Increased Surveillance Not Effective in Preventing Homegrown Attacks

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Foreign Policy writer and intelligence author Shane Harris believes big data surveillance is not an effective way to prevent homegrown attacks; the assumption that big data collected by national security to predict crimes and terrorism is not reliable.

WASHINGTON, October 30 (RIA Novosti) — Big data surveillance is not an effective way to prevent homegrown attacks, like the recent attack in the Canadian Parliament, cybersecurity and intelligence author and Foreign Policy writer, Shane Harris said.

The "preemptive idea" of collecting large amounts of data, as done by the NSA in the US, "just really doesn't work," Harris said Wednesday. "We don't have any hard evidence it works. The science… suggests it doesn't work."

"The Prime Minister [Stephen Harper] and Conservative party largely have been pushing this expansion of surveillance," Harris said at the New America Foundation discussion on preventing homegrown attacks. "The shootings really became a catalyzing effort for the Conservatives to start pushing really hard to push this through."

The assumption that big data collected by national security agencies can predict crimes and terrorism is also unreliable, Harris said. "In the big data context you have to be very careful about things like false negatives, guilt by association, patterns that look meaningful but actually aren't."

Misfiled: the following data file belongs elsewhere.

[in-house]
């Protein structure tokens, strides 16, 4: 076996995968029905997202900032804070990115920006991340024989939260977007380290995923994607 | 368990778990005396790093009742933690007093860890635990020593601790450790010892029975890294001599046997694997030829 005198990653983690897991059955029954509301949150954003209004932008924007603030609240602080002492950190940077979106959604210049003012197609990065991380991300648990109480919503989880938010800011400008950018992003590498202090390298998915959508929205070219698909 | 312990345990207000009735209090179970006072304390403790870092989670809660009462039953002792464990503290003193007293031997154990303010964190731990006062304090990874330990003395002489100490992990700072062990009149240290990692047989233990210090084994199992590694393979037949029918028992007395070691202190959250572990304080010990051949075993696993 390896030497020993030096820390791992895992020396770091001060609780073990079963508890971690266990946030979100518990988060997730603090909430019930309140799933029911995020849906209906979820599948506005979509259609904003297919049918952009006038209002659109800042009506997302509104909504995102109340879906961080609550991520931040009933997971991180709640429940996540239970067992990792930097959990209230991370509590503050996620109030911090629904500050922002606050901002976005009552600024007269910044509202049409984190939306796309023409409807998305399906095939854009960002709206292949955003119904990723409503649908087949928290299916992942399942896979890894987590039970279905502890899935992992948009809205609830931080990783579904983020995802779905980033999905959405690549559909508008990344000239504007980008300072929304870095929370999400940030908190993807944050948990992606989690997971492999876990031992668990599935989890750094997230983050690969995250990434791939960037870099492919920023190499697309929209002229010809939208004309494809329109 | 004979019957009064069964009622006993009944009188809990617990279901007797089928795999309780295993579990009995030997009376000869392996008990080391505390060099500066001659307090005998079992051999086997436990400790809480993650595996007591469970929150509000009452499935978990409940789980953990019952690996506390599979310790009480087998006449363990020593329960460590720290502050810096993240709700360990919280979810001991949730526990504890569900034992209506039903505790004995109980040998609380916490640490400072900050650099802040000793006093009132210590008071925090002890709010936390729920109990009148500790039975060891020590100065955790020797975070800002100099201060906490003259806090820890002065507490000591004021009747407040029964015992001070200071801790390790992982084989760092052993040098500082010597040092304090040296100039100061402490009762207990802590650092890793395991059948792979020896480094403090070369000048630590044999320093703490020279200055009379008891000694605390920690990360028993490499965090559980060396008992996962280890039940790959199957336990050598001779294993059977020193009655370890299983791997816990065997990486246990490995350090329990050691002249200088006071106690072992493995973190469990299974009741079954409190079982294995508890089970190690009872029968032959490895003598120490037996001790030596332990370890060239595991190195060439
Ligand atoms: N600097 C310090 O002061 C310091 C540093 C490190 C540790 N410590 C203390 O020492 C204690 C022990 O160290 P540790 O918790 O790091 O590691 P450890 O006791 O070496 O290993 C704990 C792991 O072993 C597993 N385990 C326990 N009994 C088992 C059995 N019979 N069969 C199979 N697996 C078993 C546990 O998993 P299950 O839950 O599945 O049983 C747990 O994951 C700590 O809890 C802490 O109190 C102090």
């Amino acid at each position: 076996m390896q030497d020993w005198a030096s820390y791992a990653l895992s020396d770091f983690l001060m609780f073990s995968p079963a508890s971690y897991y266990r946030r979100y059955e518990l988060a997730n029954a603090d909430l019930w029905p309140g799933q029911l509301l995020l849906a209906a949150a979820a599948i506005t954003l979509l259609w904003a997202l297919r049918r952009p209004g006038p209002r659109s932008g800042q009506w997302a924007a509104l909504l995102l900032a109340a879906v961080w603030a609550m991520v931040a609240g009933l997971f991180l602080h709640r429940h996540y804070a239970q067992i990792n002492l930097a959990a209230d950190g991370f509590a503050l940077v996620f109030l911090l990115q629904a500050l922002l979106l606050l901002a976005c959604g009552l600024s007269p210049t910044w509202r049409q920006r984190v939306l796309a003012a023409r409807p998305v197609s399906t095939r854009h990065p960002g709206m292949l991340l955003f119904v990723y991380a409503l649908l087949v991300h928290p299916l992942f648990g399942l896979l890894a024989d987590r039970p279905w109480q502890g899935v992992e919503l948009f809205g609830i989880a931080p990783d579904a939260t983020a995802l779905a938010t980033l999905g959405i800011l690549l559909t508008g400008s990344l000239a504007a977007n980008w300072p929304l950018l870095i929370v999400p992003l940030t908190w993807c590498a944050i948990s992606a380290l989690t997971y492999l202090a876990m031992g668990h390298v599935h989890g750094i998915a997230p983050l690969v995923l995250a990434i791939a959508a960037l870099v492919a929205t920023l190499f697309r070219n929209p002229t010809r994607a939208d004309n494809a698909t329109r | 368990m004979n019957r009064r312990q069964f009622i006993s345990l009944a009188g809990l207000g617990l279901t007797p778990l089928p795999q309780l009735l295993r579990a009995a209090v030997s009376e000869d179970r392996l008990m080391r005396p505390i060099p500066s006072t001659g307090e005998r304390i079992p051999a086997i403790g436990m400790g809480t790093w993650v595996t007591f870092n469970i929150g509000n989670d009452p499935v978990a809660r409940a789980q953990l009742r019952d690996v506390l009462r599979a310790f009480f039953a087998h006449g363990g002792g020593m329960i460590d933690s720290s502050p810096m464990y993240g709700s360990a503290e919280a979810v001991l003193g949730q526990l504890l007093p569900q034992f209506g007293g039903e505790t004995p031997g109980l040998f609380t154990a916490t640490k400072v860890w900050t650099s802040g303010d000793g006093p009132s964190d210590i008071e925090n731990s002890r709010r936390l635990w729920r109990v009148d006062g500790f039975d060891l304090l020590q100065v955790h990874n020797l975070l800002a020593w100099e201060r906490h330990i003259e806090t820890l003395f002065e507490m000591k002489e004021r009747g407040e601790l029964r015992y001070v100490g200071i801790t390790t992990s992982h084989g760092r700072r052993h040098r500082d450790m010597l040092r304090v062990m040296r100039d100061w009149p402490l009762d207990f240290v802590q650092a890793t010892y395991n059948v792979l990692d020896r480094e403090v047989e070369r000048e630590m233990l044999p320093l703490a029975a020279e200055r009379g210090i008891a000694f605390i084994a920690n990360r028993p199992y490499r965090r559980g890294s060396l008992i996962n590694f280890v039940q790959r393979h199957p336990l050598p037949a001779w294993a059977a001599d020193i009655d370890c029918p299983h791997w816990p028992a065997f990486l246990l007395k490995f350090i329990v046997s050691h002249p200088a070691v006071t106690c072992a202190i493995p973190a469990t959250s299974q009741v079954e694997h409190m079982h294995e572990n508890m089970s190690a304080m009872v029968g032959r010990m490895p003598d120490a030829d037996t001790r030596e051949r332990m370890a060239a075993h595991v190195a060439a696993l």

Immediately following the October 22 shooting in the Canadian Parliament by gunman Michael Zehaf-Bibeau, who appeared to be driven by ideological motives, Prime Minister Harper called for increased powers for the Canadian Secret Intelligence Service (CSIS). The measures proposed by Harper were previously shot down in the Canadian courts in 2013. Specifically, the administration is looking to alter the law on preemptive arrests for individuals contemplating terrorist acts. There are also proposals to enable further information sharing between the Canadian security agencies and larger states' security agencies like the US National Security Agency (NSA) and British Government Communications Headquarters (GCHQ).

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